[0028]
Specific examples of the present invention have been described in detail above, but these are merely examples and do not limit the scope of the claims. The technology described in the claims includes various modifications and changes of the specific examples illustrated above.
In addition, the technical elements described in the present specification or the drawings exhibit technical usefulness alone or in various combinations, and are not limited to the combinations described in the claims at the time of filing. In addition, the technology exemplified in this specification or the drawings achieves a plurality of objects at the same time, and has technical utility by achieving one of the objects.
[Brief description of the drawings]
FIG. 1 is a partial cross-sectional side view of a tightening tool according to an embodiment of the present invention.
2 is a view of the battery pack as viewed from below (from the direction II in FIG. 1) after removing the battery pack from the fastening tool shown in FIG. 1;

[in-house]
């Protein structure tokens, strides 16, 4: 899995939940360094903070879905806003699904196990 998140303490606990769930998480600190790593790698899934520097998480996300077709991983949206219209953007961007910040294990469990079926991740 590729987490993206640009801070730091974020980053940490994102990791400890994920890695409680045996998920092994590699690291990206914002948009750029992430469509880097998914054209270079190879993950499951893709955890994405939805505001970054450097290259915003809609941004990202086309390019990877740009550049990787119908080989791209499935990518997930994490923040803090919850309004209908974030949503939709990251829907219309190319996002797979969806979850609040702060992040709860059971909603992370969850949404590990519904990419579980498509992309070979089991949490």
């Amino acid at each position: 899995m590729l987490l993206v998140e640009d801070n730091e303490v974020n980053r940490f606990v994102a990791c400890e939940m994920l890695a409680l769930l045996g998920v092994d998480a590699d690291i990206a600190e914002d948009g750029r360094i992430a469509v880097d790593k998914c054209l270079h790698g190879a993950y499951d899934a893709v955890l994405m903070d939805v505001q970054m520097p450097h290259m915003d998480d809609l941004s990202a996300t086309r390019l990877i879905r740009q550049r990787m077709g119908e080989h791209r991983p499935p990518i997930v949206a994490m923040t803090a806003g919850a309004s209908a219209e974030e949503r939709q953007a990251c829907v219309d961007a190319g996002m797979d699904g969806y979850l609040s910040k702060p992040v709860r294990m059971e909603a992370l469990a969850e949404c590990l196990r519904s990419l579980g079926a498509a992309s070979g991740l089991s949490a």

FIG. 3 is an enlarged view showing a dial setting unit shown in FIG. 2;
FIG. 4 is a block diagram showing a circuit configuration of a tightening tool according to the present embodiment.
FIG. 5 is a flowchart for explaining processing in an auto stop mode.
FIG. 6 is a flowchart for explaining measurement mode processing;
[Explanation of symbols]
2 ·· Anvil 4 · · Hammer 22 · · Motor 30 · · Sound receiving portion 34 · · Dial setting portion 38 · · Microcomputer 39 · · Display window 40 · · Red LED
41 ... Green LED
48. Trigger switch

Claims (3)

  1. Motor is connected to the anvil via the impact force generating mechanism, the load acting on the anvil is continuously rotate the motor when the predetermined value or less anvil, the load acting on the anvil exceeds a predetermined value when an impact force generation A tightening tool that generates impact force from the mechanism and rotates the anvil by the impact force to tighten the screws.
    A trigger switch to start the motor ;
    A sensor for detecting the generation of impact force by the impact force generation mechanism;